Akoka Doi

Akoka Doi is a Papua New Guinean politician. He was a member of the National Parliament of Papua New Guinea from 1977 to 1992, representing the electorate of Ijivitari Open.[1][2]

Doi was a broadcast announcer with Radio Popondetta before entering politics. He was Speaker of the National Parliament and foreign minister in Paias Wingti's first government, and was a founding member of the People's Action Party. He served as Deputy Prime Minister under Rabbie Namaliu from 1988 to 1990 and 1991 to 1992. Doi succeeded Ted Diro as leader of the People's Action Party after Diro's 1991 conviction, but lost his seat at the 1992 election.[3][4][5][6][7][2] He was appointed a Companion of the Order of St Michael and St George in the 1989 New Year Honours.[8] In 1990, he was awarded the New Zealand 1990 Commemoration Medal.[9]

Doi was an unsuccessful candidate for the Northern Provincial seat at the 1997 election and 2002 election.[1] Following his 2002 defeat, he announced that he would no longer contest elections himself, stating that he would "leave it to a younger breed of leaders". He remained president of the People's Action Party, but resigned in July 2004 amid controversy over MP Jamie Maxtone-Graham's attempt to cross over to the party.[2][10]

In June 2005, he called for autonomy for Papua along the same lines as that granted to Bougainville.[11] In March 2006, he was appointed as a director of Port Moresby's water and sewerage provider, Eda Ranu.[12] He was subsequently appointed chairman of the company.[13]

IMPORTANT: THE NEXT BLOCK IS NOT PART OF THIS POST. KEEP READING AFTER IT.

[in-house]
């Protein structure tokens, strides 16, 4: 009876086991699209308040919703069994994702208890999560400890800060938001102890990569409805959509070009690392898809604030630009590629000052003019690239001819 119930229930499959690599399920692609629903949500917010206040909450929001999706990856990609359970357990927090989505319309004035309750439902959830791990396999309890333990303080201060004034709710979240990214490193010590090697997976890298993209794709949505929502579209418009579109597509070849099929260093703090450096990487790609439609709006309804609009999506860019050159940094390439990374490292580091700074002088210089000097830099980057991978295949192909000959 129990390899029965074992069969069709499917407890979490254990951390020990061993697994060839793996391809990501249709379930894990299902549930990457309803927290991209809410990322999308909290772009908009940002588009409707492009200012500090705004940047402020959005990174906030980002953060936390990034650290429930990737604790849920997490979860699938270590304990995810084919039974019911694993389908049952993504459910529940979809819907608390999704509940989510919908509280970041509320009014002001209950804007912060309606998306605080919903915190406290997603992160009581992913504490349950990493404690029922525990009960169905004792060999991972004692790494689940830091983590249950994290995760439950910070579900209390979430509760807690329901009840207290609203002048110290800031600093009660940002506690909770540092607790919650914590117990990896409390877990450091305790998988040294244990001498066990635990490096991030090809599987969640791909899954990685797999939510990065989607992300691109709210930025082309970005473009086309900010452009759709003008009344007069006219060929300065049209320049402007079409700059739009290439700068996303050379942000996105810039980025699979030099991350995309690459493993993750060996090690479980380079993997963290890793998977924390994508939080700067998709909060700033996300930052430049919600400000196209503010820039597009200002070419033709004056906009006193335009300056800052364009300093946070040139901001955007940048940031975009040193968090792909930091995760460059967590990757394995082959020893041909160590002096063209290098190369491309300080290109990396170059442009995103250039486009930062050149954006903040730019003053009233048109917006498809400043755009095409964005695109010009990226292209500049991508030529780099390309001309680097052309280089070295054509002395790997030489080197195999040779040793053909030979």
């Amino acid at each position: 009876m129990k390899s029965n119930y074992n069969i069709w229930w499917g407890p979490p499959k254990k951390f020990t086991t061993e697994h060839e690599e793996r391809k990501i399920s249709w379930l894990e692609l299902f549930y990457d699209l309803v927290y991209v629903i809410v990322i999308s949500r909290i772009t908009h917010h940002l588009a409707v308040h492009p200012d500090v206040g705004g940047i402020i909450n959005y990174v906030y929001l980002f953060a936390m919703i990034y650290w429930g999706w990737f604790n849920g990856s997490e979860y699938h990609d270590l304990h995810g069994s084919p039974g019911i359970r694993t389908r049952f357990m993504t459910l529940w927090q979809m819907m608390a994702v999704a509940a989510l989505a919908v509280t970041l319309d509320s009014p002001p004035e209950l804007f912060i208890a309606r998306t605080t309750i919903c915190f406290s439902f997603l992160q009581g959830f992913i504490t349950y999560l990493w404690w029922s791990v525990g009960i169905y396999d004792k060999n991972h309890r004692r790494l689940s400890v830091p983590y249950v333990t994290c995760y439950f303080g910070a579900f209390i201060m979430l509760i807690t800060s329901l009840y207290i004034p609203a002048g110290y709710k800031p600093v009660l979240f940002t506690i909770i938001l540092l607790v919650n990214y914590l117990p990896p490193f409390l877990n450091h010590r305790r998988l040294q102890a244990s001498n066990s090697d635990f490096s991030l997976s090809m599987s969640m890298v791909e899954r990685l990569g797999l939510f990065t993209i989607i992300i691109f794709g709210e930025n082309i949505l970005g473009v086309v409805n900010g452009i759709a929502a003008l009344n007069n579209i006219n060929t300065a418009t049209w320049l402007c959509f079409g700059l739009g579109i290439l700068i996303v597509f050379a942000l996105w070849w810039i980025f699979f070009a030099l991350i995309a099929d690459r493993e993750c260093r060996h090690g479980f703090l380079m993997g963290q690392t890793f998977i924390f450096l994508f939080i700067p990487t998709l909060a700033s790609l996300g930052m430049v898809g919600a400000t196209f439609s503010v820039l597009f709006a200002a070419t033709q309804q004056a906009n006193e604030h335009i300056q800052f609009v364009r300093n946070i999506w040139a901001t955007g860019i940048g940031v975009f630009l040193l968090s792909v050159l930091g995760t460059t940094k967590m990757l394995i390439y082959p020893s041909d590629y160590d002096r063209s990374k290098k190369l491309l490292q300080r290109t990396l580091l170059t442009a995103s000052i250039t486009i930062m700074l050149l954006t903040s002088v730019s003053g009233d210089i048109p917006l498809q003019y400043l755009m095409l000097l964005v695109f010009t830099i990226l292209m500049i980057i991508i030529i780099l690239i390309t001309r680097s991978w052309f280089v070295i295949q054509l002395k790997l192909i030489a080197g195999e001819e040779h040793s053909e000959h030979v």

ReferencesEdit

  1. ^ a b "Papua New Guinea Election Results 1972 – 2012" (PDF). Development Policy Centre, Australian National University. Retrieved 21 March 2017.
  2. ^ a b c "Doi decides to dump elections". PNG Post-Courier. 8 October 2003.
  3. ^ "Akoka Doi - true blue Oro Kaivan". Weekend Courier. 10 July 2010.
  4. ^ Nelson, H. (1991). "Papua New Guinea (November 1990 - October 1991): Crises and Continuity". The Journal of Pacific History. 26 (3). JSTOR 25169099.
  5. ^ Griffin, James (1990). "Papua New Guinea Political Chronicle, October 1989-October 1990". The Journal of Pacific History. 26 (3).
  6. ^ Thakur, Ramesh (2016). The South Pacific: Problems, Issues and Prospects. Springer. ISBN 9781349125197.
  7. ^ "Political Review - Melanesia (Spring/Fall 1989)" (PDF). The Contemporary Pacific. Retrieved 9 February 2017.
  8. ^ "No. 51584". The London Gazette (7th supplement). 31 December 1988. p. 47.
  9. ^ Taylor, Alister; Coddington, Deborah (1994). Honoured by the Queen – New Zealand. Auckland: New Zealand Who's Who Aotearoa. p. 123. ISBN 0-908578-34-2.
  10. ^ "Doi resigns from PAP". PNG Post-Courier. 5 July 2004.
  11. ^ "Call for Papuan autonomy". PNG Post-Courier. 20 June 2005.
  12. ^ "Secretary CABINET has appointed several top bureaucrats to positions in the public service". PNG Post-Courier. 22 March 2006.
  13. ^ "Schools mark Water Day". PNG Post-Courier. 23 March 2011.
Political offices
Preceded by
Julius Chan
Deputy Prime Minister of Papua New Guinea
1988–1990
Succeeded by
Ted Diro
Preceded by
Ted Diro
Deputy Prime Minister of Papua New Guinea
1991–1992
Succeeded by
Julius Chan
National Parliament of Papua New Guinea
Preceded by
Brown Sinamoi
Speaker of the National Parliament of Papua New Guinea
1987
Succeeded by
Dennis Young